Fang Ngil Mask, Gabon
- wood, pigment
- Height: 22 inches (55.9 cm)
By descent from the above
Jacques Kerchache, Paris, acquired from the above by 1969
Prince Sadruddin Aga Khan, Geneva, acquired from the above
Sotheby's, London, Prince Sadruddin Aga Khan Collection of African Art, June 27, 1983, lot 42
Private Collection, New York, acquired at the above auction
Kunsthaus Zürich, Zurich, Die Kunst von Schwarz-Afrika, October 31, 1970 – January 17, 1971
Haus der Kunst, Munich, Weltkulturen und Moderne Kunst, June 16 - September 30, 1972
Musée d’Ethnographie, Geneva, permanent exhibition, December 1978 - Summer 1982
Elsy Leuzinger, Die Kunst von Schwarz-Afrika, Zurich, 1970, p. 253, Q16
Elsy Leuzinger, Die Kunst von Schwarz-Afrika, Recklinghausen, 1972, pp. 258-259, fig. Q16
Elsy Leuzinger, The Art of Black Africa, Greenwich, 1972, pp. 258-259, fig. Q16
Claude Savary, Sculptures Africaines d’un collectionneur de Genève, Geneva, 1978, p. 34, no. 15
In response to your inquiry, we are pleased to provide you with a general report of the condition of the property described above. Since we are not professional conservators or restorers, we urge you to consult with a restorer or conservator of your choice who will be better able to provide a detailed, professional report. Prospective buyers should inspect each lot to satisfy themselves as to condition and must understand that any statement made by Sotheby's is merely a subjective qualified opinion.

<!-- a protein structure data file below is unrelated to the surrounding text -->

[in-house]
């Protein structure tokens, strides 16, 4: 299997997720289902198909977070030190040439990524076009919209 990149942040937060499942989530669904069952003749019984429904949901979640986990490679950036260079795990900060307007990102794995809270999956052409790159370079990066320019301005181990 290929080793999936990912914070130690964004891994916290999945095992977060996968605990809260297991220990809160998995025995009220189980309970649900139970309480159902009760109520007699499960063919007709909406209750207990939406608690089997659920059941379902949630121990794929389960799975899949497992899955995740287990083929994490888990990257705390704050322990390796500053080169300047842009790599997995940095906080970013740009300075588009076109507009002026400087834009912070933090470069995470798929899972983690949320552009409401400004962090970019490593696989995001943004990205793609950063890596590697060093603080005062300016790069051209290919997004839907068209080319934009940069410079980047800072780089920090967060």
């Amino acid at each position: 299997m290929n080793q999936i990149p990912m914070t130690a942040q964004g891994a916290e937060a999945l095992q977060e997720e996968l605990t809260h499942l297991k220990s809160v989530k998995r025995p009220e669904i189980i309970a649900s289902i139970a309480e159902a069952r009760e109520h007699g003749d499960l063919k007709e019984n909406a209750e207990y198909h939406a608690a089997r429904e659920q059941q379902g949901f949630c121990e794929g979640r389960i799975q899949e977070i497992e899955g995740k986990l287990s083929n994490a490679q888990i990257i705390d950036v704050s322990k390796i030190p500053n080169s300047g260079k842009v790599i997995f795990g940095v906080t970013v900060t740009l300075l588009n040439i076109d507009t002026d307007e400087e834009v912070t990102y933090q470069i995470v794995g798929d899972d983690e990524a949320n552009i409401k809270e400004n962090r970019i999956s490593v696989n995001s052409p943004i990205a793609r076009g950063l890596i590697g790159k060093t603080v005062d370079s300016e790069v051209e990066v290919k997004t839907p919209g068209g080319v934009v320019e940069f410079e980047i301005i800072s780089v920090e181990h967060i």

NOTWITHSTANDING THIS REPORT OR ANY DISCUSSIONS CONCERNING CONDITION OF A LOT, ALL LOTS ARE OFFERED AND SOLD "AS IS" IN ACCORDANCE WITH THE CONDITIONS OF SALE PRINTED IN THE CATALOGUE.
By Louis Perrois
The early Ngil masks of the Fang people of Gabon, that is, the examples which were collected at the end of the 19th century and the early years of the 20th, are among the rarest and most highly celebrated of all African artworks. Carved of wood and embellished with its well-preserved original fiber collar, the present Fang Ngil Mask formerly in the collection of Prince Sadruddin Aga Khan epitomizes the aura of enigmatic majesty for which these masks are famous.
The Aga Khan Fang Mask is among the oldest Fang Ngil masks known, and is one of the last of the early examples to remain in private hands. The corpus of these masks comprises ten known examples, including:
Fang Ngil Mask, Denver Art Museum inv. no. “1942.443”, collected by Albert L. Bennett in 1890 near Kango, Gabon. Height: 56 cm.
Fang Ngil Mask, Ethnologisches Museum Berlin-Dahlem, inv. no. “III C 6000”, collected in 1895 in British southern Cameroon. Height: 78 cm.